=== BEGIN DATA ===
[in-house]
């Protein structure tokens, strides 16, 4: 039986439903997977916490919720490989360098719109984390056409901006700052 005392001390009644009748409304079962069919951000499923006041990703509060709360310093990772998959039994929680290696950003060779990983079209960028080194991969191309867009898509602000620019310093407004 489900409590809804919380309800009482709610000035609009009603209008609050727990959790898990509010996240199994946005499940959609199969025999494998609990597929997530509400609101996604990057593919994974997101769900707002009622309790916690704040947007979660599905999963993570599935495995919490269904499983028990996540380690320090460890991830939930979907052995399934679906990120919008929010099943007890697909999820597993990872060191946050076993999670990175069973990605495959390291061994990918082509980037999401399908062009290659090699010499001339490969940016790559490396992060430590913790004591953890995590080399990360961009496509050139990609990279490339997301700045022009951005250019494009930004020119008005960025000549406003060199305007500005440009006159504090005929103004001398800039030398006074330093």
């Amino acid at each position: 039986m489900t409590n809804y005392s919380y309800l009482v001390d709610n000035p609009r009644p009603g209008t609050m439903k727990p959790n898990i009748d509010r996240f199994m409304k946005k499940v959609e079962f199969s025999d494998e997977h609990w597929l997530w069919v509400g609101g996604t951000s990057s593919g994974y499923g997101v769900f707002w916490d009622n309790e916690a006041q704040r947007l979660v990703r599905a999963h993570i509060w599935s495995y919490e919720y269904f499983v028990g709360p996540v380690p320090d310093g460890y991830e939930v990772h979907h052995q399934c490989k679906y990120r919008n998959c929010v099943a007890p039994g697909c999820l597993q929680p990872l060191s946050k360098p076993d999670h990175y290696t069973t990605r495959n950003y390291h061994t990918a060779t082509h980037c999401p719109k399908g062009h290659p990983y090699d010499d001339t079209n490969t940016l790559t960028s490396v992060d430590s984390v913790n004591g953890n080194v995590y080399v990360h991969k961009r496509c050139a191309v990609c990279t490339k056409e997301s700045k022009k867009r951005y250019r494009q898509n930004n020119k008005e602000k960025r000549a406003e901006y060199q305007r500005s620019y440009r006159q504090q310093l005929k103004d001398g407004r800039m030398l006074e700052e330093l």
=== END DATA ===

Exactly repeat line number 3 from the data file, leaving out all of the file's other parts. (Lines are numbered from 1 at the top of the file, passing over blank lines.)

């Amino acid at each position: 039986m489900t409590n809804y005392s919380y309800l009482v001390d709610n000035p609009r009644p009603g209008t609050m439903k727990p959790n898990i009748d509010r996240f199994m409304k946005k499940v959609e079962f199969s025999d494998e997977h609990w597929l997530w069919v509400g609101g996604t951000s990057s593919g994974y499923g997101v769900f707002w916490d009622n309790e916690a006041q704040r947007l979660v990703r599905a999963h993570i509060w599935s495995y919490e919720y269904f499983v028990g709360p996540v380690p320090d310093g460890y991830e939930v990772h979907h052995q399934c490989k679906y990120r919008n998959c929010v099943a007890p039994g697909c999820l597993q929680p990872l060191s946050k360098p076993d999670h990175y290696t069973t990605r495959n950003y390291h061994t990918a060779t082509h980037c999401p719109k399908g062009h290659p990983y090699d010499d001339t079209n490969t940016l790559t960028s490396v992060d430590s984390v913790n004591g953890n080194v995590y080399v990360h991969k961009r496509c050139a191309v990609c990279t490339k056409e997301s700045k022009k867009r951005y250019r494009q898509n930004n020119k008005e602000k960025r000549a406003e901006y060199q305007r500005s620019y440009r006159q504090q310093l005929k103004d001398g407004r800039m030398l006074e700052e330093l």